As anyone who is a regular reader of the blog will know, I am very passionate about getting children writing (especially boys). Over the past few years I have done lots of project work with individual settings and Local Authorities on improving Mark Making and Writing across a variety of settings.
So, I spend lots of my time thinking about, and watching, what motivates children to want to mark make and write.
Undoubtedly as in all things motivation is the key. If children aren’t motivated to write then they won’t. Often things that we think are a great idea as a writing inspiration don’t catch children’s imagination and therefore they are not bothered (usually finding that they need to do a poo just about the time you want them to write! It is an old trick but it always works as which one of us is going to take the risk of saying ‘no’ to an oncoming and urgent poo?!)
A topic based approach to learning can often cause disengagement when it comes to writing as opposed to a child led approach which usually results in a high level of interest.
Well, what is my brilliant idea for the writing area? Simple – get rid of it.
I know it sounds a bit drastic and some of you might have even given out an audible gasp as you read the last sentence, but from what I have seen across ALL of the settings I have done this with, it makes perfect sense and produces some amazing results.
Removing any explicit area is not something that you should do without some consideration and evaluation. So, the first question I usually ask when we are thinking about a ‘writing area extraction’ is ‘What can you do in the mark making/writing area that you cannot do anywhere else in your setting?’ (So far, no one has come up with an answer.)
The thing about having a mark making area is that you are making it a ‘destination activity’. If you are thinking about paint, or construction then it makes more sense to have an area(s) to go to build or create. But with basic skills, you want children to practise them everywhere. They should be part of what you do in EVERY area not something that you have to go to a specific place to ‘do’.
Of course if you are not keen on writing or not very good at it then you will just avoid that destination heading instead for construction or the scooters! If there was a range of mark making resources in the construction area and outside with the scooters then you would be far more likely to use them. Even if you weren’t rushing to pick them up, any adult playing/working with you would have far more opportunity to get you writing on the spot than they would if they had to say ‘How about we go to the mark making area and….’ [I sense another poo coming on!]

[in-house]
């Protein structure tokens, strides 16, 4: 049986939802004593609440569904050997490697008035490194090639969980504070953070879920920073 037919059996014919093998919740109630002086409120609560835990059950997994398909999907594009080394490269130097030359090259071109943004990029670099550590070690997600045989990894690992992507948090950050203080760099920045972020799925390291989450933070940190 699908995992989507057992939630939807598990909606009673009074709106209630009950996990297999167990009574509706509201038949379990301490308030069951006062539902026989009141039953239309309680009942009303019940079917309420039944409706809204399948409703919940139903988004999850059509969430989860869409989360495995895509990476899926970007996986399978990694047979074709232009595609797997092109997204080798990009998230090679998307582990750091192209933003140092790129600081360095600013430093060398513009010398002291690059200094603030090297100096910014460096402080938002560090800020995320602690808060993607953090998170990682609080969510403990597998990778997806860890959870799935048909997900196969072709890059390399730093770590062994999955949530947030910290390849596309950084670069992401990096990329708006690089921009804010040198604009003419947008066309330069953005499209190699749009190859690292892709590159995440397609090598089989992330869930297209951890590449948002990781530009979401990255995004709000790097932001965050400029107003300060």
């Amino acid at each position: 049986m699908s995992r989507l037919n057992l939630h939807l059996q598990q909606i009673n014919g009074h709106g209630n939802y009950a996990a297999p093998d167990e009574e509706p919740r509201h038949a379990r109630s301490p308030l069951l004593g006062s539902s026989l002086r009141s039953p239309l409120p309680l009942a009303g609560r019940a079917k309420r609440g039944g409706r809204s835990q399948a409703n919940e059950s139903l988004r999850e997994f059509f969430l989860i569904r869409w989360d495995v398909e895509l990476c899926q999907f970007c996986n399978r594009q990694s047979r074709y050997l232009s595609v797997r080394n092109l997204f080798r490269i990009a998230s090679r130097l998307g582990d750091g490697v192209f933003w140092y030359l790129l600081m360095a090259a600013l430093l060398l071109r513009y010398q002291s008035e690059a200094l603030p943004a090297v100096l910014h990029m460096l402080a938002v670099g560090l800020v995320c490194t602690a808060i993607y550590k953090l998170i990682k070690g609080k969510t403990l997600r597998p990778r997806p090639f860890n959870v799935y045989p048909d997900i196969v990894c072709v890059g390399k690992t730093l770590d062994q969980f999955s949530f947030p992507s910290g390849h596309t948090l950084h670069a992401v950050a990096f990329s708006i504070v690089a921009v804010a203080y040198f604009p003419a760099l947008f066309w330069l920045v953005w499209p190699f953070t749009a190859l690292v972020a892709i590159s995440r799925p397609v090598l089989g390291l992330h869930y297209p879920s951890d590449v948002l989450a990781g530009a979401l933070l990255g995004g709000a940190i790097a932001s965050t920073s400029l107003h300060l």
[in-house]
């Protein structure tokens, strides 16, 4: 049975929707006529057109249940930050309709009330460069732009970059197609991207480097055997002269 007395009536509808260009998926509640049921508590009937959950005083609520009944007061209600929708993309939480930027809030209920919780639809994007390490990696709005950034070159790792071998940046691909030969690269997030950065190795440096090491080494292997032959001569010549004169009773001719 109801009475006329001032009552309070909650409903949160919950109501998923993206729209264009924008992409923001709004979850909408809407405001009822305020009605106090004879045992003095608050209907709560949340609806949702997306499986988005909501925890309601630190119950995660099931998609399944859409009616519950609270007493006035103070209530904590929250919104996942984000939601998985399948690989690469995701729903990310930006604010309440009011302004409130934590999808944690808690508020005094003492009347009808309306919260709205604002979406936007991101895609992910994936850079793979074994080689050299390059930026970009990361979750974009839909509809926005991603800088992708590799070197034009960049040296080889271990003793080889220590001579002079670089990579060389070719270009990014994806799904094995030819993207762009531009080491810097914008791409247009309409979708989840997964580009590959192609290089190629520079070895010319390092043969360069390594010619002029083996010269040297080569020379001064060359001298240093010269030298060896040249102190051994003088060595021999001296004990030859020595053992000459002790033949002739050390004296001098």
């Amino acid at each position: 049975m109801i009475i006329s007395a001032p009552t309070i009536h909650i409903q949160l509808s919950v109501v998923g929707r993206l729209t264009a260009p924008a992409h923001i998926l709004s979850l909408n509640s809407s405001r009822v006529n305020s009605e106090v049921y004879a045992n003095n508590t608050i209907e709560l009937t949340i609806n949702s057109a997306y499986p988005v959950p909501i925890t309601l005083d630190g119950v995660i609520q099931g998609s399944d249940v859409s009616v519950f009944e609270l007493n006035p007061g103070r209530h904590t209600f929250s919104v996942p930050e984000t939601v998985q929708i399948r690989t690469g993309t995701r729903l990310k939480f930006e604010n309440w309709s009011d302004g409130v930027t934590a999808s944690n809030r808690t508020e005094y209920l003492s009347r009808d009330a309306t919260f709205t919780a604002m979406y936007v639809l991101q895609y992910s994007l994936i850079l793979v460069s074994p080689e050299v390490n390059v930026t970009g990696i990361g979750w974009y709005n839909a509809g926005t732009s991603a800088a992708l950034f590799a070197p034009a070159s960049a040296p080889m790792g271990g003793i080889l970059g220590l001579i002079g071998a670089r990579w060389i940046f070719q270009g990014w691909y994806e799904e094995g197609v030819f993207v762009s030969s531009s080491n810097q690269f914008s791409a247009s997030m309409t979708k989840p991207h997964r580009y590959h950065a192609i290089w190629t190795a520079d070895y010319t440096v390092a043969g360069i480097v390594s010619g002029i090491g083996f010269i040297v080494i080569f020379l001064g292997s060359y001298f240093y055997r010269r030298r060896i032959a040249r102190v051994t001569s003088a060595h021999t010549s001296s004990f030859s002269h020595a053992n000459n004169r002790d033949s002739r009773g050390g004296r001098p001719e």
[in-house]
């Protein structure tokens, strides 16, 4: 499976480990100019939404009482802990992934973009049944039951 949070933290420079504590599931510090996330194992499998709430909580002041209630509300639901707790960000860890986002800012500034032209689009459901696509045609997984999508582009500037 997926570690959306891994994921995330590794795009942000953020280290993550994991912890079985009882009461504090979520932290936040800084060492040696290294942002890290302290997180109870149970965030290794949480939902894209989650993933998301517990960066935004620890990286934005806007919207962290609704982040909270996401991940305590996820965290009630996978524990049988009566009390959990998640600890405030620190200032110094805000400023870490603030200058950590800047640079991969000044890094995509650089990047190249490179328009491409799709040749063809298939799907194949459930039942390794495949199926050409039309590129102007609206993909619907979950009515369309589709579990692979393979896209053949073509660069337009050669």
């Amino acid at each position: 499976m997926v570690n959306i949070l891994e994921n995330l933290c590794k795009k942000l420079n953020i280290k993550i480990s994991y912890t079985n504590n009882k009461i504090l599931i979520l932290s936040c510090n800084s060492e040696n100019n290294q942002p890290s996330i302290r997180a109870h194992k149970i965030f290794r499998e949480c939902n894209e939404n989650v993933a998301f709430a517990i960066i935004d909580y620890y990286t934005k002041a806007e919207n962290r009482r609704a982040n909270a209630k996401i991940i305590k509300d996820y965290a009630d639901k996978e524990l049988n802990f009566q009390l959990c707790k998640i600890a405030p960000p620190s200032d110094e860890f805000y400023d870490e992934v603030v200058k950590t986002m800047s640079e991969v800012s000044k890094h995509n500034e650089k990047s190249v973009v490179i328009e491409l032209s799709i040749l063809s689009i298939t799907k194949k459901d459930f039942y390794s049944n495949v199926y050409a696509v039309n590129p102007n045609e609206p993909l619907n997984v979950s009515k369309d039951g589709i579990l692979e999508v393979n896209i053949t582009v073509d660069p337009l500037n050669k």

The flip side of that – and I see this an AWFUL lot – is that children who do like to mark make and write find themselves in the writing area for long periods of time on a very regular basis often having a lovely time producing the same sort of mark making again and again. Although children feeling accomplishment and success in a skill is brilliant for their self esteem and wellbeing (and should be encouraged), We also need to consider what those children are actually doing at the writing table (again) and how we can promote their self esteem whilst also taking their learning and experience forward.
If you are a reluctant writer and you are inspired to do a bit one day, you might be disappointed when you make it to the mark making/writing area to find that it is already full – of children who can write!
What am I suggesting? In the first instance you need to observe your writing area. This is best done several times a day over a period of time, especially during periods of Continuous Provision.
Who is in your writing area and what are they doing? More importantly, who isn’t in your writing area and what are they doing? Usually a profile quickly emerges of those that do and those that don’t.
Next think about your other areas of provision. How many of them contain opportunities to write? Not just a clip board and a pile of A4 paper in the construction area, do you have little books, scrap books, a small range of writing materials, prompts for writing in every area? I have seen prolific mark making as part of sand and water play and exploration, all be it slightly soggy at times!